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those events. what is his family want to see happen here? are there multiple paths forward potentially to getting to a solution that would satisfy their concerns? >> they really want to see a bipartisan commission full of experts to get to the bottom of what happened on january 6th. to get to the root causes and to get the recommendations so it doesn't happen again. that would be ideal. that's what the january 6th commission does and that's what i'm hoping will pass through the senate. it was very encouraging that 35 members of the house broke ranks to vote for it. >> i wonder if mitch mcconnell hald not come out in opposition if we would have seen even more of those house republicans voting in favor of it. i asked speaker pelosi this question, the commission is not the only option for house democrats, at least.
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you could form a select committee, you could kick these investigations over to other committees. i wonder if you think that democrats should go that route if the commission bill fails or do you just tweak that commission to get something that senate republicans can say yes to. >> i think we said yes to a lot of what was requested already in the house. things like equal subpoena power. equal appointment power. so we already came a long way and what the form is that it is in right now is the same form of the september 11th commission. i know that leadership is having to work with and get to some sort of bipartisan compromise. >> leann mentioned there is multiple other investigations going on. justice department investigations. there is 400 some od criminal
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cases being adjudicated here in dc. why is that not enough? why do you need an over arching effort over top of the others going on. >> the issue is far too important to deal with it piecemeal. looking at one little aspect of it and that is just not the way to get to a comprehensive solution. i hope that we will come up with a bipartisan agreement to get a comprehensive group of experts to look at root causes and what we have going forward. to not negotiate qualified immunity discussions away.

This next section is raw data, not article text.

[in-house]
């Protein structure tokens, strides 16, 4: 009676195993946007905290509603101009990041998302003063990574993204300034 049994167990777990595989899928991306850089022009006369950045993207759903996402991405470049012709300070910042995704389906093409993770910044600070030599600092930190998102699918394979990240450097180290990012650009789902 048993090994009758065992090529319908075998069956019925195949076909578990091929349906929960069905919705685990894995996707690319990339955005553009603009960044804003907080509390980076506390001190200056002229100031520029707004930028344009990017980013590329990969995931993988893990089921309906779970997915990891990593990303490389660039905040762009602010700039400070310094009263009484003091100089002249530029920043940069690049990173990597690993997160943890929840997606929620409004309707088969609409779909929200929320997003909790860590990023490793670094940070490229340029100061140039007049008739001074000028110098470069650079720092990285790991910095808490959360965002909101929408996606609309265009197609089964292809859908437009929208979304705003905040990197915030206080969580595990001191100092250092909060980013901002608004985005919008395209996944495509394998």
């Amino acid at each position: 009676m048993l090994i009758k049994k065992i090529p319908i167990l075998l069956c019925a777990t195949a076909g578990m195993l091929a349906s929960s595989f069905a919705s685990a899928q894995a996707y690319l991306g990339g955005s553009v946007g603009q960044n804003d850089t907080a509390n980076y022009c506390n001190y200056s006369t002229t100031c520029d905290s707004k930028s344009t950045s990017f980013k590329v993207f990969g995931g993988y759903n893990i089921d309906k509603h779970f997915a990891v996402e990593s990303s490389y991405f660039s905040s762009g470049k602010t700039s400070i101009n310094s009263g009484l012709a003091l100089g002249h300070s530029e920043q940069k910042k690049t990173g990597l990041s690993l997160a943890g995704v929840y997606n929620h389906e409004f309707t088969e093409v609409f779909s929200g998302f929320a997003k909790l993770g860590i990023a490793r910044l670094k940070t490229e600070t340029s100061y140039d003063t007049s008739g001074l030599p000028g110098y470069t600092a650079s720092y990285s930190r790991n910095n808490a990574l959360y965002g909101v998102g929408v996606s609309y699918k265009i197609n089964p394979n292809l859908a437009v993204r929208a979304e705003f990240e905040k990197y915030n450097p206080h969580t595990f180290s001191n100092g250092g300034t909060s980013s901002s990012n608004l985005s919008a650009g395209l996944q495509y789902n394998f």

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do you set it aside if you can't get it changed? >> i wouldn't. you know i think we need to get to yes one way or another. and i know that congresswoman bass is working with senaor scott and trying to come to yes, trying to get a solution, and trying to get a justice in policing passed. this is far too important to do nothing and we need to make sure we get something passed that will make a big difference in their lives with people. >> america needs two parties. you need a republican party that is serious. i wonder what you feel like you can work with republicans on in the house right now? it has been so contentious, so hot since january 6th. >> well there is a lot that we can work on together, we're
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trying to work on infrastructure, on police reform. i have a bill on children's cancer research. there is a lot of things question do in terms of governing. but yes, it is a little more challenging than in times passed. it doesn't mean that we don't try. >> congresswoman, thank you for joining us on a recess friday, what zoo has lions, tigers, and covid shots. will the covid shot become an annual event like a flu shot? lt not all plastic is the same. we're carefully designing our bottles to be one hundred percent recyclable, including the caps. they're collected and separated from other plastics, so they can be turned back into material that we use to make new bottles. that completes the circle, and reduces plastic waste.